Jack Ma’s Alibaba Group, Holding Ltd., has purchased the media assets of the SCMP Group Ltd. for $266 million. Among those assets is the 112-year-old English language newspaper, the South China Morning Post (SCMP).
The acquisition has brought with it concerns that it’ll affect the editorial independence of what is Hong Kong’s main English newspaper, especially when Alibaba has implied they’ll be using it to improve their and China’s image abroad.
“We feel that if people understand China better, they will understand our company better,” said Joseph C. Tsai, Alibaba’s executive vice chairman in a Q&A published on SCMP‘s website.
“That’s how it fits into our strategy — SCMP is uniquely positioned to help people around the world to understand China better. What is good for that understanding is also good for understanding Alibaba,” he said.
He went on to add comments that further raised eyebrows and concerns.
“A lot of journalists working with these Western media organizations may not agree with the system of governance in China, and that taints their view of coverage,” Tsai said. “We see things differently; we believe things should be presented as they are.”
See this video report on the purchase by Newsy Business below:
Tsai did add that Alibaba wasn’t going to interfere with SCMP’s editorial decisions, which seemed very much at odds with many statements made throughout his Q&A.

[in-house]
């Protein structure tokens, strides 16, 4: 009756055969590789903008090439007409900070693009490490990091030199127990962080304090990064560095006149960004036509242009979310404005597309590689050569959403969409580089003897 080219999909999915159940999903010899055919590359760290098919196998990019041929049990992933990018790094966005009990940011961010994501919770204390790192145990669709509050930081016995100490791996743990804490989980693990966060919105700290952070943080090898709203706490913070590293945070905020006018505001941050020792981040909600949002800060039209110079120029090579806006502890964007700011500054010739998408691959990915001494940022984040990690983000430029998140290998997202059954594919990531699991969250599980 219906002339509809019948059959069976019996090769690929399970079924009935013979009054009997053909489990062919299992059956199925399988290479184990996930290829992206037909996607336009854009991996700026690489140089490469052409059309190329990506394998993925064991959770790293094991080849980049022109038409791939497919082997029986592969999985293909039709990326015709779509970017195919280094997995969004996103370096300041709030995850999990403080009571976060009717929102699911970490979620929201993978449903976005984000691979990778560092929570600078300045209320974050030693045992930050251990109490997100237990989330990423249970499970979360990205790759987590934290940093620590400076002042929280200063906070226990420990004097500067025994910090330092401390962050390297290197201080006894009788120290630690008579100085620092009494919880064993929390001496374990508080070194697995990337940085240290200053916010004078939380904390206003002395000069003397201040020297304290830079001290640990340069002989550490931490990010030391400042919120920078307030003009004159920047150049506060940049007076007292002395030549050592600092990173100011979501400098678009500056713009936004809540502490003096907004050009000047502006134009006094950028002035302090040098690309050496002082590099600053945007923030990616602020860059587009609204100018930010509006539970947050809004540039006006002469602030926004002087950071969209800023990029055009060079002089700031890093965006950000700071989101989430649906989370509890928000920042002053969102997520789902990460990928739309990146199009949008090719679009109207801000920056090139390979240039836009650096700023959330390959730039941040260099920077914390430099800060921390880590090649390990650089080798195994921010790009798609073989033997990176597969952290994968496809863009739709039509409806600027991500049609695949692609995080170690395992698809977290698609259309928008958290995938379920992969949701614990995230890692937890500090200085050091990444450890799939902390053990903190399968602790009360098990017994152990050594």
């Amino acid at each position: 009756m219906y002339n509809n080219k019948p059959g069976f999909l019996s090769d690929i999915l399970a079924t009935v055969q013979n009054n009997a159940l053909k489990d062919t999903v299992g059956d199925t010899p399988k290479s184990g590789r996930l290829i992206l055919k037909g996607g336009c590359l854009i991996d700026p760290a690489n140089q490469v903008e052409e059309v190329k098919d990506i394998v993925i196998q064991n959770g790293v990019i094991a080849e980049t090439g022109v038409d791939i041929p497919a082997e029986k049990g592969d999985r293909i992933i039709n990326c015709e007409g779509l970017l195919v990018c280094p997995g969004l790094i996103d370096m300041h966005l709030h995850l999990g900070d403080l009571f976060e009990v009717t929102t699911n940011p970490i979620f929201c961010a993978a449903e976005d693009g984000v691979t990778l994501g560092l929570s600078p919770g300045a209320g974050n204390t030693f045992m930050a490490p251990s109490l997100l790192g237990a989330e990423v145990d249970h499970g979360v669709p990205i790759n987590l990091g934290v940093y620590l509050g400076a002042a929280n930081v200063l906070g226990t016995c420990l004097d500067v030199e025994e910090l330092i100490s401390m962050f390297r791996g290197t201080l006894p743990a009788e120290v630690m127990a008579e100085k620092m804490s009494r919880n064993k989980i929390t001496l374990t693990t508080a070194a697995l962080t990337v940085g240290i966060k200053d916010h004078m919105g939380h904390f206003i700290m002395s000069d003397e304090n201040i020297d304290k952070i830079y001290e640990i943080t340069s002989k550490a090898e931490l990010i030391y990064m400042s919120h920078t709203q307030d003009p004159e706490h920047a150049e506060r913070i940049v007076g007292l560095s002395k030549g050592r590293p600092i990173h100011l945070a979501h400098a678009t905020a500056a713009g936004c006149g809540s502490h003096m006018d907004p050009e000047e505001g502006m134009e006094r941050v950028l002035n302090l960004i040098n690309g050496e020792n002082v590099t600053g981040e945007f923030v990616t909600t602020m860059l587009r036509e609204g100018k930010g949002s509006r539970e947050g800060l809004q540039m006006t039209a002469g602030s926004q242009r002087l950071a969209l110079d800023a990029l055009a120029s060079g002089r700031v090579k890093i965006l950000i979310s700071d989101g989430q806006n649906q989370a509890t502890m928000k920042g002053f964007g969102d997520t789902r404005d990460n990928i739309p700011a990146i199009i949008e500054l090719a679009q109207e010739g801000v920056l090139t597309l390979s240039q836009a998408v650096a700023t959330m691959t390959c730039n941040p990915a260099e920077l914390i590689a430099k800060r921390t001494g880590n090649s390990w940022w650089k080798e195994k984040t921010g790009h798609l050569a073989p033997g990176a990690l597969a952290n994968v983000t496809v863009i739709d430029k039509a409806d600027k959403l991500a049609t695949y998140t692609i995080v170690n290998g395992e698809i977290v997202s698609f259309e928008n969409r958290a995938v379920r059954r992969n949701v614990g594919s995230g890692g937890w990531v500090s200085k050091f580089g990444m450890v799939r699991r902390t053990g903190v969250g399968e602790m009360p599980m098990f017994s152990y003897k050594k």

In the end, Tsai’s comments seem to have attracted more ‘tainted views’ from the Western media.
“Alibaba said the deal was fueled by a desire to improve China’s image, and offer an alternative to what it calls the biased lens of Western news outlets,” wrote David Barboza for The New York Times.
“While Alibaba said the Chinese government had no role in its deal to buy the Hong Kong newspaper, the company’s position aligns closely with that of the Communist Party, which has grown increasingly critical of the way Western news organizations cover China,” Barboza stated.
SCMP has, in the past, covered issues that Beijing is hyper-sensitive about, such as human rights, corruption, and democracy.
Being based in the former British colony, SCMP has largely been free to publish what it feels is newsworthy, and not have to deal with the strict censorship that controls the media on the mainland.
“I think it will be interesting to see if the existing reporters and editorial staff would like to continue to stay. It’s worth watching,” said James Sung, a political analyst at City University of Hong Kong, reported Reuters.
Alibaba was established in 1999 by the now politically well-connected Jack Ma. The company reportedly has links to former Party leader Jiang Zemin, plus other Party heavyweights. For more on that, see this China Uncensored report on Alibaba that was produced earlier this year: